Make a Gourmet Meal in Half the Time with Our Tips and Tricks
Don't call it cheating; call it a shortcut.
Photo by Lynn Gardner You could do this yourself...or you could just buy them already chopped.
Very few of us these days have the time or energy to make phyllo dough from scratch or even to simply chop vegetables. And if you're trying to host a nice dinner for friends or cook a good meal for your loved ones, there's absolutely nothing wrong with using the shortcuts available to you if you're pinched for time.
I'm not talking about going full-on Sandra Lee, of course, but rather knowing how to pick out the right items in the store that will cut your gourmet cooking time in half without sacrificing flavor or presentation. Sure, you'll pay more for the convenience -- and I wouldn't recommend shopping like this on a daily basis -- but it's good to know the shortcuts are there when you need them.
Most grocery stores these days have pre-chopped vegetables for nearly every occasion, ready to go in the produce department. You can get portobello mushroom caps pre-stuffed for the grill, bell peppers and onions pre-sliced for fajitas, even containers of diced onions, celery and carrots for a ready-made mirepoix. Sure, the cuts are rougher than you'd probably make yourself, but the time saved is worth it. You can find similar mixes in the frozen section, where some vegetables -- like green peas -- are typically better than the fresh ones in the produce department.
Photo by Uthor It's hard to go wrong with this stuff.
When you don't have time to make a pasta sauce, turn to reliable standbys like the vodka sauce from Rao's or Giada De Laurentiis's tomato basil pasta sauce (they're both consistently rated well by publications like Consumer Reports as well as by my stomach). Other sauces can be more difficult, though. Powdered Hollandaise for the Eggs Benedict you're trying to make to impress at brunch? It could be a disaster. H-E-B carries a line of pre-made sauces such as Hollandaise that are actually fairly close to the real thing, however. Just look for them in the meat department. Spec's on Smith also has a good selection of acceptable powdered sauces (other than the standard Knorr's that we all know and...tolerate?) near the deli.
A salad is already inherently easy to make, right? There's not even any cooking involved. But the prep work can be time-consuming. Buy a bagged salad mix that comes with fruit and/or nuts, then top with goat cheese crumbles from the cheese department and a quick vinaigrette you can make yourself in less than a minute.
No one needs to know you didn't make that crabcake. In fact, these are one of the things I'd advocate buying pre-made at Whole Foods or Central Market because theirs are so damn good you'll want to pass them off as your own. Top with a dollop of crème fraîche and some fresh herbs or microgreens (if you want to get real fancy). Most of the pre-stuffed and/or marinated fish is good, too, and perfect for a quick broil in the oven or turn across the grill.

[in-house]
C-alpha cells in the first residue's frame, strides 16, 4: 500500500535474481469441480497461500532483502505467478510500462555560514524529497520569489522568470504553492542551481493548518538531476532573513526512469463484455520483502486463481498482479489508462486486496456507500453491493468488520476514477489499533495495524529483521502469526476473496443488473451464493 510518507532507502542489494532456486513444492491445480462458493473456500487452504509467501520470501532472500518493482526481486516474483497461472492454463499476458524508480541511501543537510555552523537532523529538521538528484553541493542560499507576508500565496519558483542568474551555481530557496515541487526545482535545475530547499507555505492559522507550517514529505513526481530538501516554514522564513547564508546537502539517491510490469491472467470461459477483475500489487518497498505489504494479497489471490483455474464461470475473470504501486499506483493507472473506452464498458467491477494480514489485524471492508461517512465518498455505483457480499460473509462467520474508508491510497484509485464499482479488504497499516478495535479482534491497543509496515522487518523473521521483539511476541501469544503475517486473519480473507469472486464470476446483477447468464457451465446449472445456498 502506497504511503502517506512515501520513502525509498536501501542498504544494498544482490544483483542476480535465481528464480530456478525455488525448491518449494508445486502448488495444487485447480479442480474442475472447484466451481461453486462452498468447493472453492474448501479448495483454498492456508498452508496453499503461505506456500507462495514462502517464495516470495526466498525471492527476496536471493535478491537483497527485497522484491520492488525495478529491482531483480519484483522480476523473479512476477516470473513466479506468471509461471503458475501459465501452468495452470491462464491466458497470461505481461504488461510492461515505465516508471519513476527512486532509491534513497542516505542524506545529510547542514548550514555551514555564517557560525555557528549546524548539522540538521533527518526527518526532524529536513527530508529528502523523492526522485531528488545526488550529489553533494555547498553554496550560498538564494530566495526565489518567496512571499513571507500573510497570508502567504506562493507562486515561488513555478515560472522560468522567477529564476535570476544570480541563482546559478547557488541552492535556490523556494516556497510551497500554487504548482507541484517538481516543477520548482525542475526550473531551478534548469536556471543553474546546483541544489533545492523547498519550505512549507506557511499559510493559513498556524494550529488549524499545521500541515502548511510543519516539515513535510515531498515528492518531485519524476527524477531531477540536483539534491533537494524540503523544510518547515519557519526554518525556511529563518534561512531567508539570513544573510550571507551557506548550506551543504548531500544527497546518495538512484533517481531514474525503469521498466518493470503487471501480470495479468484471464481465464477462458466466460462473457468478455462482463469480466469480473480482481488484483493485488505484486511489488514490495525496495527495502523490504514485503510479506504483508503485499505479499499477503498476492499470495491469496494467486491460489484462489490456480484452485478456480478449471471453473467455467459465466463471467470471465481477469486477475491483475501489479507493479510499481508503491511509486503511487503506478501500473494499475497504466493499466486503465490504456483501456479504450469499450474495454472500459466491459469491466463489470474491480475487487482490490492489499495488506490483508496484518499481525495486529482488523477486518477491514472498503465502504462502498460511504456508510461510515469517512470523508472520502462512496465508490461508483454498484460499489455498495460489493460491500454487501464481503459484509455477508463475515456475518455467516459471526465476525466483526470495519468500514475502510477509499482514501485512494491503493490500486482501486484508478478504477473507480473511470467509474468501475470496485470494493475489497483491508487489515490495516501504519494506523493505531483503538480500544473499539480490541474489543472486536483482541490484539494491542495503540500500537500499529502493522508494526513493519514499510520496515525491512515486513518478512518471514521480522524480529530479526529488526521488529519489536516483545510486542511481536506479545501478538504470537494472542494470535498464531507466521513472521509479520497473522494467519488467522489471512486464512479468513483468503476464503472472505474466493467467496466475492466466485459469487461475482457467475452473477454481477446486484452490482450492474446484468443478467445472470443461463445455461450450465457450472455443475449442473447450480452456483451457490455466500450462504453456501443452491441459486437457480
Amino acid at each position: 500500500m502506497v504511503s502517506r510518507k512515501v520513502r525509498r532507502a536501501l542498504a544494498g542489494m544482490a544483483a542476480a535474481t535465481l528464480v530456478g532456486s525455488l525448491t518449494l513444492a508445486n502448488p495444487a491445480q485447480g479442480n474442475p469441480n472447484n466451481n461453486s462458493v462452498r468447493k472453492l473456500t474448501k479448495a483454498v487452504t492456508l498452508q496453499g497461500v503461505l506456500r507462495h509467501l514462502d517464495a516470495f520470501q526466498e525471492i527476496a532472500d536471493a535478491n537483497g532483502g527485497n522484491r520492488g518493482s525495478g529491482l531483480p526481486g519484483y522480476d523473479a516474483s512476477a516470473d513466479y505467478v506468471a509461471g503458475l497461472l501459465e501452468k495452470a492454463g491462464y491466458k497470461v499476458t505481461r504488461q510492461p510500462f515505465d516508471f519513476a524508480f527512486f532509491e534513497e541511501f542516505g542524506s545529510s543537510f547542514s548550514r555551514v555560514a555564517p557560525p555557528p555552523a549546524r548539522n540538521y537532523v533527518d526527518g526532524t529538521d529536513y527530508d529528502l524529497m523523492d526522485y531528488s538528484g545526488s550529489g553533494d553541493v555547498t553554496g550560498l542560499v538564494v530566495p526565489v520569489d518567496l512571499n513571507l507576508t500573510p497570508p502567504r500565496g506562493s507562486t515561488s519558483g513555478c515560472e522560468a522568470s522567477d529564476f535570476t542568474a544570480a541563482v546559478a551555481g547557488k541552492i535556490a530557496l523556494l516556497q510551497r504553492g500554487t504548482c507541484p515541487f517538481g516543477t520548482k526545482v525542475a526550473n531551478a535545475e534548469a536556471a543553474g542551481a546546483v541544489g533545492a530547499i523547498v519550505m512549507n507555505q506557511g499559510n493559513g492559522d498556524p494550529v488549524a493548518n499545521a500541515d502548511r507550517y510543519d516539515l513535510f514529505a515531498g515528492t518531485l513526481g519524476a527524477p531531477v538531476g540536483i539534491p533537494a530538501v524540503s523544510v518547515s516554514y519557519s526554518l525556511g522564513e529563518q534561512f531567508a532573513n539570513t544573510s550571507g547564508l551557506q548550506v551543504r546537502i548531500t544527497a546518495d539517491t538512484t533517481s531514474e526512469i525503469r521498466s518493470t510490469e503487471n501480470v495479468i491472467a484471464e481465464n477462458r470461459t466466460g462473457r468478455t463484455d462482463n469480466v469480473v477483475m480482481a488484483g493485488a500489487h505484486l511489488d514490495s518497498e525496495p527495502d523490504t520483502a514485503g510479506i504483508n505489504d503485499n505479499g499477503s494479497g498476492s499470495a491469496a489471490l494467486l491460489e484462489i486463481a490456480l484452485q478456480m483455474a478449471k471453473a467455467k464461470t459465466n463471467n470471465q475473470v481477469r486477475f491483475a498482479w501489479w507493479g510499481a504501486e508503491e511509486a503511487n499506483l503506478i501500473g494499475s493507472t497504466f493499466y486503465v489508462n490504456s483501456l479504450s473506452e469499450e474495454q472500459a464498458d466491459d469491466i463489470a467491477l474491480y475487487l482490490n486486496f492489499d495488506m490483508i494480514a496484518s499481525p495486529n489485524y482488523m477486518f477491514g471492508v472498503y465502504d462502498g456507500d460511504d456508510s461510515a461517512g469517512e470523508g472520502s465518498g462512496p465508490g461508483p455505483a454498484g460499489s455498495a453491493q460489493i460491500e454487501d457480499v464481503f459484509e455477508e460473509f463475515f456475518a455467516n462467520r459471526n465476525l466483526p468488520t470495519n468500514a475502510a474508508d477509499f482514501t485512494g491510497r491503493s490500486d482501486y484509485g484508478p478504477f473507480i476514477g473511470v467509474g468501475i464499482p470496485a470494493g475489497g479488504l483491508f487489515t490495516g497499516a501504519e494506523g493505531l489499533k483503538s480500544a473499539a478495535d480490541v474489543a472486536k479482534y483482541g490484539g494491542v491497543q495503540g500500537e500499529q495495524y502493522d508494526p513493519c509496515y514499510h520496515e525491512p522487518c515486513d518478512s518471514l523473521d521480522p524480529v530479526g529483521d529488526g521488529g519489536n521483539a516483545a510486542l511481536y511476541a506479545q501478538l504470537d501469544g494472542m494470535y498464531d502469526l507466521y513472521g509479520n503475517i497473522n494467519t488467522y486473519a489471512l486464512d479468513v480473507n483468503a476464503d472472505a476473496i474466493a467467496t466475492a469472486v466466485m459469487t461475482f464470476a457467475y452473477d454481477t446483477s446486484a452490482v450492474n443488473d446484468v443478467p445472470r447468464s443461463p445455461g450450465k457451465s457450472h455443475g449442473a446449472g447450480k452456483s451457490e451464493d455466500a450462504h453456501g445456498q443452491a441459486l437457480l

H-E-B has these fantastic pre-rolled beef pinwheels that can pass as beef braciole in a pinch, and equally good pre-seasoned fajita meat (for those bell peppers and onions you picked up earlier). Most stores also have pre-breaded chicken that can pass as a decent chicken parm dish, especially with some good sauce on top and a pretty salad on the side.
Photo by Jeffery W. There is no reason to make these yourself.
Frozen sweet potato fries are probably the best thing to come out of the frozen foods section since ice cream and peas. They crisp up incredibly well in the oven, only take a few short minutes to cook and everyone loves them. Ditto frozen cauliflower: Just roast it with olive oil and salt, finishing with a little cracked black pepper at the end. Pre-cooked rice is getting increasingly good, although pre-cooked/instant mashed potatoes still aren't. Leave those behind.
No matter how tempting it may be to buy those pre-assembled cheese plates you see at places like Murray's inside of Kroger, don't. They are rarely -- if ever -- good, although I still fail to understand how that gets messed up so easily. Instead, go to Murray's or the cheese department at Whole Foods and look for the "small" pieces of cheese (the nub-ends or trimmings left when larger wheels were being sliced up). They cost less and look prettier on a cheese plate and they come to room temp much faster.
Four words: frozen puff pastry dough. You can wrap anything inside of it, bake it and call it a triumph. Ditto those tiny pastry cups: Fill them with pre-made lemon curd, top with whipped cream, a few berries and perhaps a little lemon zest and you'll look like a champ -- with no baking involved.
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